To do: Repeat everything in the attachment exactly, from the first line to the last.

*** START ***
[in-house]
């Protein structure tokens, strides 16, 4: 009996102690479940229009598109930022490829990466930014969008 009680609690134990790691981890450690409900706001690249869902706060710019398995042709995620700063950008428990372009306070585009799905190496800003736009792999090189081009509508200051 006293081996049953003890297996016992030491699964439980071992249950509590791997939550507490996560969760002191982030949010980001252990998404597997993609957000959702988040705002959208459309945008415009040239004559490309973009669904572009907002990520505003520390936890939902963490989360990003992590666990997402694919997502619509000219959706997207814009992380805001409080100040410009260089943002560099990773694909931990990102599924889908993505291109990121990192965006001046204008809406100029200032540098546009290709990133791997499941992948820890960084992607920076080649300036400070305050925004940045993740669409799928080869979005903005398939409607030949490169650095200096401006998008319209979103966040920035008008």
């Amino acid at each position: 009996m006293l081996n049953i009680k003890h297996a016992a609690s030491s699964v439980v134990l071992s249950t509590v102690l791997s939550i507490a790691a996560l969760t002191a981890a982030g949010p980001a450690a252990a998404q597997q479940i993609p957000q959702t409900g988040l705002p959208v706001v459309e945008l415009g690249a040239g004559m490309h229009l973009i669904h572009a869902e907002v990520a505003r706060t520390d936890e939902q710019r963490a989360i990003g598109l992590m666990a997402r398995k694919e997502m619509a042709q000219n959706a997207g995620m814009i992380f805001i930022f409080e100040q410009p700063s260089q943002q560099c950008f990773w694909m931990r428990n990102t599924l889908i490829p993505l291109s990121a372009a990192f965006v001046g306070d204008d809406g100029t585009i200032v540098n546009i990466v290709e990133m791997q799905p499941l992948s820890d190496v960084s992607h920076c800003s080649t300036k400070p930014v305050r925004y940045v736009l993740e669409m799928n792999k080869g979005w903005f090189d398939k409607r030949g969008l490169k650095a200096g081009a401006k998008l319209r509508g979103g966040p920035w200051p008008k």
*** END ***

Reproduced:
[in-house]
């Protein structure tokens, strides 16, 4: 009996102690479940229009598109930022490829990466930014969008 009680609690134990790691981890450690409900706001690249869902706060710019398995042709995620700063950008428990372009306070585009799905190496800003736009792999090189081009509508200051 006293081996049953003890297996016992030491699964439980071992249950509590791997939550507490996560969760002191982030949010980001252990998404597997993609957000959702988040705002959208459309945008415009040239004559490309973009669904572009907002990520505003520390936890939902963490989360990003992590666990997402694919997502619509000219959706997207814009992380805001409080100040410009260089943002560099990773694909931990990102599924889908993505291109990121990192965006001046204008809406100029200032540098546009290709990133791997499941992948820890960084992607920076080649300036400070305050925004940045993740669409799928080869979005903005398939409607030949490169650095200096401006998008319209979103966040920035008008």
């Amino acid at each position: 009996m006293l081996n049953i009680k003890h297996a016992a609690s030491s699964v439980v134990l071992s249950t509590v102690l791997s939550i507490a790691a996560l969760t002191a981890a982030g949010p980001a450690a252990a998404q597997q479940i993609p957000q959702t409900g988040l705002p959208v706001v459309e945008l415009g690249a040239g004559m490309h229009l973009i669904h572009a869902e907002v990520a505003r706060t520390d936890e939902q710019r963490a989360i990003g598109l992590m666990a997402r398995k694919e997502m619509a042709q000219n959706a997207g995620m814009i992380f805001i930022f409080e100040q410009p700063s260089q943002q560099c950008f990773w694909m931990r428990n990102t599924l889908i490829p993505l291109s990121a372009a990192f965006v001046g306070d204008d809406g100029t585009i200032v540098n546009i990466v290709e990133m791997q799905p499941l992948s820890d190496v960084s992607h920076c800003s080649t300036k400070p930014v305050r925004y940045v736009l993740e669409m799928n792999k080869g979005w903005f090189d398939k409607r030949g969008l490169k650095a200096g081009a401006k998008l319209r509508g979103g966040p920035w200051p008008k």